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Let's see... the writing beats that I use a lot... that depends on the characters. Some smile a lot (usually as a cover for their real emotions), some scowl whenever the main character talks to them, and many stare during tense moments. Sometimes I think I overuse staring for beats.
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I'm in the Tiergan camp. Nods and smiles and the like most often contribute nothing and are not so transparent. Sometimes they can become annoying as they build up over time--you start to see every character as a smiley-faced bobble head doll with neuro-muscular medical conditions.
To break up dialogue, try to show unique mannerisms of the participants, things that add to the spoken conversation, or unique thoughts/insights from the POV character, and put them outside of the tags as much as possible.
I've been trying to tone it down---at least when I can remember to catch it. I've come to the conclusion that it doesn't say much and only breaks up the dialog a little. I suppose "he nodded" is probably the top on the list, but a lot of others pass through the mix.
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Just like he said/she said, beats can be used to good effect as speaker attributions. But both can be used too often, and in the case of beats, beats that are too generic can get old fast.
As dee_boncci mentioned, unique mannerisms are less likely to get old. nods and smiles have their place, but if someone is nodding/smiling/scowling after every single line, it may be too much. If no one ever has any facial expressions, that's probably not enough.
Keep in mind, if the dialogue is between just two people, you don't need an attribution after every line. You can assume that the speakers are alternating, in which case you can have 3 or 4 (short) dialogue paragraphs with no attribution and it can flow very smoothly.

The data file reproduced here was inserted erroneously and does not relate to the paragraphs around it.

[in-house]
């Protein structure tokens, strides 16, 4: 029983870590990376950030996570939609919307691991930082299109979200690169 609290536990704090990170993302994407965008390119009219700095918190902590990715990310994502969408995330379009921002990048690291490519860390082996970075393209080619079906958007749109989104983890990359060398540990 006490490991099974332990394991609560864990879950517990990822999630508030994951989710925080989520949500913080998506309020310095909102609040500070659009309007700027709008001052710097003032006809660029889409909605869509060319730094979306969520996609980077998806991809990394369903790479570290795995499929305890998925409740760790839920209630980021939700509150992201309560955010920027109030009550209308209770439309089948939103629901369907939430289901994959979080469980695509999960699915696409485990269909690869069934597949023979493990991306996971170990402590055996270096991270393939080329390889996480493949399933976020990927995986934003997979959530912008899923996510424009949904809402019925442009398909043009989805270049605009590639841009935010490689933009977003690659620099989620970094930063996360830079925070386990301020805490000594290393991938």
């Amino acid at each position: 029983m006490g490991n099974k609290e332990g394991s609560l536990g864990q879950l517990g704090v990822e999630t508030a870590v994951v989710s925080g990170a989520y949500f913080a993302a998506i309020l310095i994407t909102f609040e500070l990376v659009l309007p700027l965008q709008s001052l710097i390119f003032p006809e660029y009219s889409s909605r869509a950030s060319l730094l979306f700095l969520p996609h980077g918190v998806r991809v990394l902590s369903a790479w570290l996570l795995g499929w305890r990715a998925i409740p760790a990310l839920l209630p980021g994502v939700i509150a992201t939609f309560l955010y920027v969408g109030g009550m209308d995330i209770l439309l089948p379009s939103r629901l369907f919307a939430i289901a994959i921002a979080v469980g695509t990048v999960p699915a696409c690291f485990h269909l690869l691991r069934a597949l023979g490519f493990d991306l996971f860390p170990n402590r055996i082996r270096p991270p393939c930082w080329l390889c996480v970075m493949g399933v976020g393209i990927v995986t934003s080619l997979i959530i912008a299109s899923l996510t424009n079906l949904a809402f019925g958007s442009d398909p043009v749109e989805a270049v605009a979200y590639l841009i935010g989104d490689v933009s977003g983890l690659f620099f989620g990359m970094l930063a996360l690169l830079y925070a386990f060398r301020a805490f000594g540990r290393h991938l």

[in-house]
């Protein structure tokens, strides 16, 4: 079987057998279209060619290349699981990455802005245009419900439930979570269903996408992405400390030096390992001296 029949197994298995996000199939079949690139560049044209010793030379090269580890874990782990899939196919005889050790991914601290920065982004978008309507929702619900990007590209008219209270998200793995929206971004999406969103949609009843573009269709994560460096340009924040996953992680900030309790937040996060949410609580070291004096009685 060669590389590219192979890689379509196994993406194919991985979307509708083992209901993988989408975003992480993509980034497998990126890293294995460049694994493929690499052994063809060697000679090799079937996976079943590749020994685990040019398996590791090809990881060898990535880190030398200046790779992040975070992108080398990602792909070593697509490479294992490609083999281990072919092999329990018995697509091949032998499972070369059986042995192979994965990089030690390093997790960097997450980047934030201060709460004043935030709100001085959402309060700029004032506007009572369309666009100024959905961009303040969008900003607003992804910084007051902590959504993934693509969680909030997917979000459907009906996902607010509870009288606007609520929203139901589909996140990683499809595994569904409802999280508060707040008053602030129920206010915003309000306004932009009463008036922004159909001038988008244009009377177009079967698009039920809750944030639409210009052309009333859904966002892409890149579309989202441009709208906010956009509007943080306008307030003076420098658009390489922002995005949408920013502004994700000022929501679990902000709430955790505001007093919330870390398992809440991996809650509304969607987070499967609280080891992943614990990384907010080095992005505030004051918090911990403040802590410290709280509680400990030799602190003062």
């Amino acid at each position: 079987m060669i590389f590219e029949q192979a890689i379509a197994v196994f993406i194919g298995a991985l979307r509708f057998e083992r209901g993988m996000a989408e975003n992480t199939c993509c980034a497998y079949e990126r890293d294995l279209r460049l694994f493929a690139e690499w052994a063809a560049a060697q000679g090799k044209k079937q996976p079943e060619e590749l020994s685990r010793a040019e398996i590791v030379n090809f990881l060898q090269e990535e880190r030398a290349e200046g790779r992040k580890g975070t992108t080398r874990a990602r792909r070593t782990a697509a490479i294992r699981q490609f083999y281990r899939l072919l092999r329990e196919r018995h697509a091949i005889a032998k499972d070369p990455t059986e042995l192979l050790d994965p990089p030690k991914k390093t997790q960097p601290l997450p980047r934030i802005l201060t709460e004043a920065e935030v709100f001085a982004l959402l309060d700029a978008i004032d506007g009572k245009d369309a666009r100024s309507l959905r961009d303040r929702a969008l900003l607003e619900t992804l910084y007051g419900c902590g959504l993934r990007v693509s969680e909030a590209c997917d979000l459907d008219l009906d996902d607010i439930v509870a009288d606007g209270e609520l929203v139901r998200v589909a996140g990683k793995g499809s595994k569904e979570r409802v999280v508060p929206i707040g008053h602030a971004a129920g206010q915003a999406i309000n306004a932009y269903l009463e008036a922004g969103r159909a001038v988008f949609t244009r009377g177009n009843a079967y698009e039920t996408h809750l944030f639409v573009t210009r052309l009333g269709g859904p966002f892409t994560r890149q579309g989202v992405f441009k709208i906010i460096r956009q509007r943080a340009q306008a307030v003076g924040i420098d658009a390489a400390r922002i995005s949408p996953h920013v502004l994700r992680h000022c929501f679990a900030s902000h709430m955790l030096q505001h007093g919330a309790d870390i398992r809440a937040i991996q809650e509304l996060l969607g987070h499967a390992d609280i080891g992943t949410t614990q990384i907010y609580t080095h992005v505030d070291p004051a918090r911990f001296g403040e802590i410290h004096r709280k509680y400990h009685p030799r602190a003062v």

To me, beats serve three main purposes: 1. attribution: lets you know who is saying what. 2. characterization: actions speak louder than words, this can betray a lie, show nervous habits, convey more subtle communication between characters, any number of other things. 3. pacing. A longer beat conveys a longer moment of time between speech.
An example for pacing:
Alice glared at Tom and slapped the countertop with her hand. "Tell me what you know."
Tom didn't look up from the dishwater. "I can't."
"You can't? That's baloney and you know it. This is important. You could save her life."
He rinsed a handful of silverware and set it in the drainer with a clatter. "It's not that simple."
"What's not simple?"
Once Alice and Tom start talking, she has no beats because she doesn't hesitate. As soon as he speaks to her, she has a response. She's very upset at Tom, and she isn't pulling her punches.
Tom, on the other hand has beats before both of his lines, and long ones at that. The beats slow down his responses, giving the impression of hesitation without actually saying "he hesitated". The second beat is longer than the first, implying a longer hesitation. His words make it clear he doesn't want to talk, and his actions support that by slowing his pace.
In this case the particular actions aren't even that important. Are clean dishes vital to the story? Probably not. He's fixating on them, using them to try to delay the conversation.
Also, a related point about point of view. To me, I want to see the story through the eyes of the character using the prose as a lens. What I mean by that is that so many things, down to scene descriptions, and in this case, beats, are opportunities to characterize.
In the case of my example dialogue, whoever is the protagonist notices Tom's actions in close detail during the argument. Let's say Alice is the protagonist. She notices when he sets the handful of silverware down because she's eager to continue the argument and she's frustrated at his hesitation. If she was just asking how his day was, she might not be scrutinizing every detail of his dishwashing. In that case I might have used different things for beats, something appropriate to the occasion.
Anyway, these are the concepts I think about when I think about beats. your mileage may vary.